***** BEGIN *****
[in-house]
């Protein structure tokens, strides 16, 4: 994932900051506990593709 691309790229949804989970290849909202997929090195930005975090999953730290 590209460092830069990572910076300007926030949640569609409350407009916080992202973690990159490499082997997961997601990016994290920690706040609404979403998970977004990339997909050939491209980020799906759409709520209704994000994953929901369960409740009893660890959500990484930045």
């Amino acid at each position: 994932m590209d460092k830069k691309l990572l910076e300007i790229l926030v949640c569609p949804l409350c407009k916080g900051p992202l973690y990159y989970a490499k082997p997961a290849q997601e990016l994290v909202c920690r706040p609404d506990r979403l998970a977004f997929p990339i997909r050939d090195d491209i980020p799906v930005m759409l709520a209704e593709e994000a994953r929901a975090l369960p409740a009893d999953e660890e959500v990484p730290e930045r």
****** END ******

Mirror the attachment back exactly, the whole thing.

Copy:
[in-house]
């Protein structure tokens, strides 16, 4: 994932900051506990593709 691309790229949804989970290849909202997929090195930005975090999953730290 590209460092830069990572910076300007926030949640569609409350407009916080992202973690990159490499082997997961997601990016994290920690706040609404979403998970977004990339997909050939491209980020799906759409709520209704994000994953929901369960409740009893660890959500990484930045």
């Amino acid at each position: 994932m590209d460092k830069k691309l990572l910076e300007i790229l926030v949640c569609p949804l409350c407009k916080g900051p992202l973690y990159y989970a490499k082997p997961a290849q997601e990016l994290v909202c920690r706040p609404d506990r979403l998970a977004f997929p990339i997909r050939d090195d491209i980020p799906v930005m759409l709520a209704e593709e994000a994953r929901a975090l369960p409740a009893d999953e660890e959500v990484p730290e930045r």